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wait, wait, I think I'm tracking it down. Replaced readline function with simple

std::getline( fin, ret );

and now thats working... so something it wrong with the fix function. just a minute.
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done! correct source:


#include <fstream>
#include <iostream>
#include <string>
#include <vector>

std::string readline( std::ifstream & fin )
{
std::string ret;
char c;
std::getline( fin, ret );
return ret;
}

std::string fix ( std::string line )
{
std::string ret;
for ( unsigned i=0; i<line.length(); ++i )
{
if( line[i]!=' ' )
{
for ( unsigned j=i; j< line.length(); ++j )
{
if ( line[j]==' ' )
return ret;
ret += line[j];
}
}
}
return ret;
}

int main()
{
std::string filename_in, filename_out;
std::string line;

std::cout << "Enter filename to fix: ";
std::getline ( std::cin, filename_in );
std::cout << "Enter filename for output: ";
std::getline ( std::cin, filename_out );
if ( filename_in == filename_out )
{
std::cout << "Can't use the same file! Abort.\n";
std::cin.get();
return 1;
}
std::ifstream fin ( filename_in.c_str(), std::ifstream::in );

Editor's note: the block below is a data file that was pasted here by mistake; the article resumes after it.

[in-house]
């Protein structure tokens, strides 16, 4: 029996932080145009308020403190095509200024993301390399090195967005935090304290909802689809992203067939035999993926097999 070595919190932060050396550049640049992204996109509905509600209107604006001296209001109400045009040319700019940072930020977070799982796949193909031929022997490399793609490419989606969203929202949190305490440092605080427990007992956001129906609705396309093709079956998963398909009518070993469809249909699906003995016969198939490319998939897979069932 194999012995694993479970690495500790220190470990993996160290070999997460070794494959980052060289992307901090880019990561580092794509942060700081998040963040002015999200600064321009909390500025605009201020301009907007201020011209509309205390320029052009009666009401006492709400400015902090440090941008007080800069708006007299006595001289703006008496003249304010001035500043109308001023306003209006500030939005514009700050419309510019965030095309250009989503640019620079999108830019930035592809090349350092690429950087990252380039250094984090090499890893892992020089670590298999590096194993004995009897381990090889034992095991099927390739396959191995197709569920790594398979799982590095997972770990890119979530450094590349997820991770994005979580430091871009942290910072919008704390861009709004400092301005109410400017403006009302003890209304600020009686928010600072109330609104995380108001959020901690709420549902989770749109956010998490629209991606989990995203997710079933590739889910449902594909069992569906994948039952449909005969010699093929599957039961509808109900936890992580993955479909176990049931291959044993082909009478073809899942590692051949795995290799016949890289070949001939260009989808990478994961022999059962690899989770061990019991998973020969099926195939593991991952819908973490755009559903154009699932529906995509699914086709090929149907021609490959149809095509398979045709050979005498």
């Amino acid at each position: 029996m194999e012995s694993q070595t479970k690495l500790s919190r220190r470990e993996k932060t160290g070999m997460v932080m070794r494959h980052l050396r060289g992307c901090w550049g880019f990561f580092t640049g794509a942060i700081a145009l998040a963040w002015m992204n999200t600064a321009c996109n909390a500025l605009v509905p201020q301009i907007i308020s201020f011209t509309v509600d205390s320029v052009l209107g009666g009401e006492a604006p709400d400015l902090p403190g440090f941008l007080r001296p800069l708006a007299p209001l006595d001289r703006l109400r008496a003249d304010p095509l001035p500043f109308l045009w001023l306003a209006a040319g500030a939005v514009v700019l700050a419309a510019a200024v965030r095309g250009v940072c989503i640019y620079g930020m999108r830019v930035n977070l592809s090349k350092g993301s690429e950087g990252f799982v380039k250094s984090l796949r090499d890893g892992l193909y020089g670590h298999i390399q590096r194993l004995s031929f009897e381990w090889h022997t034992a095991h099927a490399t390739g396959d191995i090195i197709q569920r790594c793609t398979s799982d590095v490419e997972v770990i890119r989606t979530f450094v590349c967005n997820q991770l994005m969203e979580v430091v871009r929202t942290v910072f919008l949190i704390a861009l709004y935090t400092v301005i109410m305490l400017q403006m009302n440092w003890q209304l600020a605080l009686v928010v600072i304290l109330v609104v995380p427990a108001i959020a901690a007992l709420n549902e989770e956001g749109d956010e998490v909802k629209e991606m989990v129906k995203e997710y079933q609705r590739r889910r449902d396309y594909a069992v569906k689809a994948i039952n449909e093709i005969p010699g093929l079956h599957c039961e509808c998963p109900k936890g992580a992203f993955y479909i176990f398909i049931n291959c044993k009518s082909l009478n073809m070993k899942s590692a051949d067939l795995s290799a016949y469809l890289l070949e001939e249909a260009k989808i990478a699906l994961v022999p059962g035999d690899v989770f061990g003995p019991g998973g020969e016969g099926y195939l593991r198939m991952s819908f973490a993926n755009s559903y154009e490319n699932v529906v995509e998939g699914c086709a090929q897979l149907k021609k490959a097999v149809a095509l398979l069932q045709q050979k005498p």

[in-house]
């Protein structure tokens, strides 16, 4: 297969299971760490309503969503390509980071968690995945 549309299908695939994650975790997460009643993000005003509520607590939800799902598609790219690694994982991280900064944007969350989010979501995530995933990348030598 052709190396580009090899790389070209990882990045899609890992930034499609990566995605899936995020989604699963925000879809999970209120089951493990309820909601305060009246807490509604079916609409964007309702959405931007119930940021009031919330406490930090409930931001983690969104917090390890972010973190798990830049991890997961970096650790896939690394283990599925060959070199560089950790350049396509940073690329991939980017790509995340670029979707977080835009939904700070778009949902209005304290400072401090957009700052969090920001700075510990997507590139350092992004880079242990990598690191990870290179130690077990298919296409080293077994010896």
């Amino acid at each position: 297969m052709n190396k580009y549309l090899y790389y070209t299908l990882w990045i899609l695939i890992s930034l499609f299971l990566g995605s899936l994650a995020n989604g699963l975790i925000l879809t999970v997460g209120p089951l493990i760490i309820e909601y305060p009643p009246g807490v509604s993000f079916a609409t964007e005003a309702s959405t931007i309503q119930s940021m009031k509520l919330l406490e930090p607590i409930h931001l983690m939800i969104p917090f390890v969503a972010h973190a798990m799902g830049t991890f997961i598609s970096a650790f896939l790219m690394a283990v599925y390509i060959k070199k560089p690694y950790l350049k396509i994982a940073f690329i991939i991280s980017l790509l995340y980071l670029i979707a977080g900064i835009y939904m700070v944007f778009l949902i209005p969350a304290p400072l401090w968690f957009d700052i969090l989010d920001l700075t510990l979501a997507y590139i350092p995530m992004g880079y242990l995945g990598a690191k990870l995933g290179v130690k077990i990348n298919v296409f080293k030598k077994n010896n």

if (!fin)
{
std::cout << "Could not open " << filename_in << " for reading!\n";
std::cin.get();
return 1;
}
std::ofstream fout ( filename_out.c_str(), std::ifstream::out );
if (!fout )
{
if (fin)
fin.close();
std::cout << "Could not open " << filename_out << " for writing!\n";
std::cin.get();
return 1;
}
std::cout << "Files opened successfully\n";
while ( line = fix ( readline ( fin ) ), fin.good() )
{
fout << line << "\r\n";
}
if ( !fin.good() )
{
std::cout <<
"good: " << fin.good() << std::endl <<
"fail: " << fin.fail() << std::endl <<
"bad : " << fin.bad() << std::endl <<
"eof : " << fin.eof() << std::endl;
}
fout.close();
fin.close();
std::cout << "Operation successful.\n";
std::cin.get();
return 0;
}



It wasn't returning after it reached a space - it was looping back to the beginning of the line, further one. So if the line was
MARY 1 2

It would do this:

MARY
ARY
RY
Y

etc.

YEARGH!! Thanks you guys, that could have taken a long time ( especially finding that crappy semicolon). Awesome.